The Relationship Between Coronary Calcification and the Natural History of Coronary Artery Disease

Han Young Jin, Jonathan R. Weir-McCall, Jonathon A. Leipsic, Jang Won Son, Stephanie L. Sellers, Michael Shao, Philipp Blanke, Amir Ahmadi, Martin Hadamitzky, Yong Jin Kim, Edoardo Conte, Daniele Andreini, Gianluca Pontone, Matthew J. Budoff, Ilan Gottlieb, Byoung Kwon Lee, Eun Ju Chun, Filippo Cademartiri, Erica Maffei, Hugo MarquesPedio de Araujo Goncalves, Sanghoon Shin, Jung Hyun Choi, Renu Virmani, Habib Samady, Peter H. Stone, Daniel S. Berman, Jagat Narula, Leslee J. Shaw, Jeroen J. Bax, Kavitha Chinnaiyan, Gilbert Raff, Mouaz H. Al-Mallah, Fay Y. Lin, James K. Min, Ji Min Sung, Sang Eun Lee, Hyuk Jae Chang

Research output: Contribution to journalArticlepeer-review

26 Citations (Scopus)


Objectives: The aim of the current study was to explore the impact of plaque calcification in terms of absolute calcified plaque volume (CPV) and in the context of its percentage of the total plaque volume at a lesion and patient level on the progression of coronary artery disease. Background: Coronary artery calcification is an established marker of risk of future cardiovascular events. Despite this, plaque calcification is also considered a marker of plaque stability, and it increases in response to medical therapy. Methods: This analysis included 925 patients with 2,568 lesions from the PARADIGM (Progression of Atherosclerotic Plaque Determined by Computed Tomographic Angiography Imaging) registry, in which patients underwent clinically indicated serial coronary computed tomography angiography. Plaque calcification was examined by using CPV and percent CPV (PCPV), calculated as (CPV/plaque volume) × 100 at a per-plaque and per-patient level (summation of all individual plaques). Results: CPV was strongly correlated with plaque volume (r = 0.780; p < 0.001) at baseline and with plaque progression (r = 0.297; p < 0.001); however, this association was reversed after accounting for plaque volume at baseline (r = –0.146; p < 0.001). In contrast, PCPV was an independent predictor of a reduction in plaque volume (r = –0.11; p < 0.001) in univariable and multivariable linear regression analyses. Patient-level analysis showed that high CPV was associated with incident major adverse cardiac events (hazard ratio: 3.01: 95% confidence interval: 1.58 to 5.72), whereas high PCPV was inversely associated with major adverse cardiac events (hazard ratio: 0.529; 95% confidence interval: 0.229 to 0.968) in multivariable analysis. Conclusions: Calcified plaque is a marker for risk of adverse events and disease progression due to its strong association with the total plaque burden. When considered as a percentage of the total plaque volume, increasing PCPV is a marker of plaque stability and reduced risk at both a lesion and patient level.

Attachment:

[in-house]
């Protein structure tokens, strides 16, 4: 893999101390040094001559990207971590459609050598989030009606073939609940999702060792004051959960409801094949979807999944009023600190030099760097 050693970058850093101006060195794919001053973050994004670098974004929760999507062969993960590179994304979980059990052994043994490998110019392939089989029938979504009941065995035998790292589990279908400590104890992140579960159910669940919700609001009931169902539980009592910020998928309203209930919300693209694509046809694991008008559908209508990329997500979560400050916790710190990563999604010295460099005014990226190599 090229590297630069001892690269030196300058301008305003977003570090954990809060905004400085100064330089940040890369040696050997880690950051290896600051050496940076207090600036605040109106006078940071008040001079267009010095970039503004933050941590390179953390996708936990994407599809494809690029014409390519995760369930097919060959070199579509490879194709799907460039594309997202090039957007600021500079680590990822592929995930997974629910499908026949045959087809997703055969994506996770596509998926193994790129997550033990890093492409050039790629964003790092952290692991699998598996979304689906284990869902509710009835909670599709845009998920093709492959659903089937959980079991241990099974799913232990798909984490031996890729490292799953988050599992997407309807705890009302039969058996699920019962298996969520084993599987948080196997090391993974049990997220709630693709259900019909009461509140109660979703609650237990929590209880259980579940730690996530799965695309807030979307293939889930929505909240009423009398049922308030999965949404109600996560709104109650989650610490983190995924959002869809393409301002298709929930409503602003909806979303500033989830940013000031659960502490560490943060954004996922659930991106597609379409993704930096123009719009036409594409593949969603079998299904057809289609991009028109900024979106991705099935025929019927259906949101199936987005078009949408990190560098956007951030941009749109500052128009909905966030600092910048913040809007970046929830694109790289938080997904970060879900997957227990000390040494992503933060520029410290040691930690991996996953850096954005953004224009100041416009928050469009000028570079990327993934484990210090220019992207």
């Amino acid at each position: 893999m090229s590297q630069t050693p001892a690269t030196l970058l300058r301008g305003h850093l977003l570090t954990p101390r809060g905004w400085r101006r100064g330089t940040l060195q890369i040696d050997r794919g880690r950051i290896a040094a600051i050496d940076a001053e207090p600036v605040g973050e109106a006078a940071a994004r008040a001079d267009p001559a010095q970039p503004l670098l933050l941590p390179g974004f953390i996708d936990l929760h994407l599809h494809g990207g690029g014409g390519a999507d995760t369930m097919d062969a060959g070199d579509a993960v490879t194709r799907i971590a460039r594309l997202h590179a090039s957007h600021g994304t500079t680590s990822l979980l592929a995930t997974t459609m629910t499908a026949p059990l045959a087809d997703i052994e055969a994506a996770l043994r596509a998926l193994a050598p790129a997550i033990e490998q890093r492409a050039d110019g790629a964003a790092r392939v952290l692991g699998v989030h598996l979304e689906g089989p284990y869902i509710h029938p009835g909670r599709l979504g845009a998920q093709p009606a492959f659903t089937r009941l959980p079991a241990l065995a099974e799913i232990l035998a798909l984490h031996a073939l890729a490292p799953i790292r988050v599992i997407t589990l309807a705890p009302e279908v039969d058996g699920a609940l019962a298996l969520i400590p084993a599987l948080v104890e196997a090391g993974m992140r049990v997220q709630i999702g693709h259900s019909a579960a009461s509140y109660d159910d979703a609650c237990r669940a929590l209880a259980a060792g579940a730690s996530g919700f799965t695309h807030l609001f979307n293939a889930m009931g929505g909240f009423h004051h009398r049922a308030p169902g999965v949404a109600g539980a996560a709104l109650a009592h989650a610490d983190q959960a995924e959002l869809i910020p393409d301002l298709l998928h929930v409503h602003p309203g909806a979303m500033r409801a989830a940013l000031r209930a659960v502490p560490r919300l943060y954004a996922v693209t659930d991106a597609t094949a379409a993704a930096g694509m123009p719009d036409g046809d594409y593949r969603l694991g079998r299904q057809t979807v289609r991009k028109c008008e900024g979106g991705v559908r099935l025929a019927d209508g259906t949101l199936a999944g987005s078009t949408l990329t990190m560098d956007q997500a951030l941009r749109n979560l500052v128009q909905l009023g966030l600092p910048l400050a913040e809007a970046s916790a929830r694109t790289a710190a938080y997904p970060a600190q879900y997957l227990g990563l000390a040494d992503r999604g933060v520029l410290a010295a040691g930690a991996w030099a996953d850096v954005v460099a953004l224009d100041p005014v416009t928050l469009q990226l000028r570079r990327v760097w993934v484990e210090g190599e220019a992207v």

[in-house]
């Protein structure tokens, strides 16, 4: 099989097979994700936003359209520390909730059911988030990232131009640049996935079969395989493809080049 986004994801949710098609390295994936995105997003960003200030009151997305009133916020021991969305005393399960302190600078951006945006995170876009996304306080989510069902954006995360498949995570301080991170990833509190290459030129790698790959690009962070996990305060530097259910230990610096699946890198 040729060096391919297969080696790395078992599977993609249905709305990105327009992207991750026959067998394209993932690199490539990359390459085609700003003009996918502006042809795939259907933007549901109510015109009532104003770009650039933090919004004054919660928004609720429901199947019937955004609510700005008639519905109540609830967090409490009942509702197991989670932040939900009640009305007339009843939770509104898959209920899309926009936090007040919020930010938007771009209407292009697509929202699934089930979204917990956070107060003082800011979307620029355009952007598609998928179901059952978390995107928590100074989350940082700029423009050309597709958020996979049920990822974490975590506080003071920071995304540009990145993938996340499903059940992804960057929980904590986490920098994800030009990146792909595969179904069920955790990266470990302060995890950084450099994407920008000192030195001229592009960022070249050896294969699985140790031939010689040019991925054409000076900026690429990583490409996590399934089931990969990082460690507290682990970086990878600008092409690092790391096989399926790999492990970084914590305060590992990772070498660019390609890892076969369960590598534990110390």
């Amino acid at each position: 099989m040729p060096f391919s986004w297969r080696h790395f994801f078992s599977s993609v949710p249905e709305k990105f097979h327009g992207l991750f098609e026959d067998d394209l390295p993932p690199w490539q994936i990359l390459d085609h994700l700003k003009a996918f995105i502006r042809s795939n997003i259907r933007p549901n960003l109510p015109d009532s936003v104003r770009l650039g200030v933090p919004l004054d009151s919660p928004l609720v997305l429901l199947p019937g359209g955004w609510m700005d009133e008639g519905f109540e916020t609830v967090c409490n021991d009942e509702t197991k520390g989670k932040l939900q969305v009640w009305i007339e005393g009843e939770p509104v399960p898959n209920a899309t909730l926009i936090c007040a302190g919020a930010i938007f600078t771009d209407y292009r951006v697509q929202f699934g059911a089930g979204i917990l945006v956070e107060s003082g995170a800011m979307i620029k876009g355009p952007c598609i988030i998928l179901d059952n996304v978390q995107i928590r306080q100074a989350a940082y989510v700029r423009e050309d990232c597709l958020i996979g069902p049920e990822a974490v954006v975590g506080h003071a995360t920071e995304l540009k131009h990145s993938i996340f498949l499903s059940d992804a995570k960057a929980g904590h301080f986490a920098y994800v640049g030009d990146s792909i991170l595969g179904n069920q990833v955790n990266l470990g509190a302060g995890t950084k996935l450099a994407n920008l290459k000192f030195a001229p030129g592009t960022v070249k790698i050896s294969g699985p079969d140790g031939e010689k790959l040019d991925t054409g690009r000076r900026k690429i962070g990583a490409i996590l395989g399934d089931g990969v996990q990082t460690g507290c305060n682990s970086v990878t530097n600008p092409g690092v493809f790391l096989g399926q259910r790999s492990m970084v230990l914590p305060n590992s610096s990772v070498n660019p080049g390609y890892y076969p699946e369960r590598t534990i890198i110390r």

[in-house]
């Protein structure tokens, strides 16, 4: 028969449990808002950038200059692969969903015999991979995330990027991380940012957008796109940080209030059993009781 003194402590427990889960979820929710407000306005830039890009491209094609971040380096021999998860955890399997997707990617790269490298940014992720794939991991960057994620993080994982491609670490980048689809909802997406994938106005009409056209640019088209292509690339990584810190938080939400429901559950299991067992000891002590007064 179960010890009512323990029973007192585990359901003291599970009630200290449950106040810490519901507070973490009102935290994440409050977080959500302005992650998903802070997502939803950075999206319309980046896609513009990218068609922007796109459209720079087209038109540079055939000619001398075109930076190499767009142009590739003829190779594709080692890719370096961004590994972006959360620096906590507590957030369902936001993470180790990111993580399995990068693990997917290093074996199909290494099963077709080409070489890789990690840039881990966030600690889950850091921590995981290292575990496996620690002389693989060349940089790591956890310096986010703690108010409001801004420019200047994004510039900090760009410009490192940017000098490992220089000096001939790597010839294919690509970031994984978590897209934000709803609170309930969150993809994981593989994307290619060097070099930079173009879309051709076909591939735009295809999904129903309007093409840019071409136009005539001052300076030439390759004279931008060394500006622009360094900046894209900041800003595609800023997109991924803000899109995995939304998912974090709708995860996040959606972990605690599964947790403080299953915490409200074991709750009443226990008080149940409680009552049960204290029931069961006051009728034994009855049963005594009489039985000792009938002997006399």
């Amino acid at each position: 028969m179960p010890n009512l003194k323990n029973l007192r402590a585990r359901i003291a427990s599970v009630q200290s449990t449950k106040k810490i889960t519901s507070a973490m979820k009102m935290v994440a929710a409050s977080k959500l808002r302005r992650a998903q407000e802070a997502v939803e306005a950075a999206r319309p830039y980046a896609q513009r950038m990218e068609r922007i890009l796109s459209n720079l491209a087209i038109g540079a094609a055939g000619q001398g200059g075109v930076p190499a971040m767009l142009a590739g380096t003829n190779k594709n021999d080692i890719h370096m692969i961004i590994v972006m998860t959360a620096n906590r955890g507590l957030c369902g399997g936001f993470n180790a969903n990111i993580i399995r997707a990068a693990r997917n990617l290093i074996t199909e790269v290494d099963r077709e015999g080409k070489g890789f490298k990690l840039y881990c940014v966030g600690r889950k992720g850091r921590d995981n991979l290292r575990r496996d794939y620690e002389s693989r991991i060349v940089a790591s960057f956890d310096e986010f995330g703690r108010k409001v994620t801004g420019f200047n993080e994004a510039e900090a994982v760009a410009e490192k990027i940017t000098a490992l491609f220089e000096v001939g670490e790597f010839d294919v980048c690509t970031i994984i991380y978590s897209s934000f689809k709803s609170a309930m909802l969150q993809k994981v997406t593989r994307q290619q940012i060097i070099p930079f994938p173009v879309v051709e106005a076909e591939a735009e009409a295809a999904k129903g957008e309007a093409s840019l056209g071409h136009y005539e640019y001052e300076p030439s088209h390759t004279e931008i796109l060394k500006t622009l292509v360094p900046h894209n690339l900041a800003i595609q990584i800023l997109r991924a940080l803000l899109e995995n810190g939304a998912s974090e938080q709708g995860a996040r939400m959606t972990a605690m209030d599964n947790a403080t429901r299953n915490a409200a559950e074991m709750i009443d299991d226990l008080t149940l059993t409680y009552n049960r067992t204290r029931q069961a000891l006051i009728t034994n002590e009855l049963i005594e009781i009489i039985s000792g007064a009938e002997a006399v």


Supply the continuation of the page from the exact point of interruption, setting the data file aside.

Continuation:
Original languageEnglish
Pages (from-to)233-242
Number of pages10
JournalJACC: Cardiovascular Imaging
Issue number1
Publication statusPublished - 2021 Jan

Bibliographical note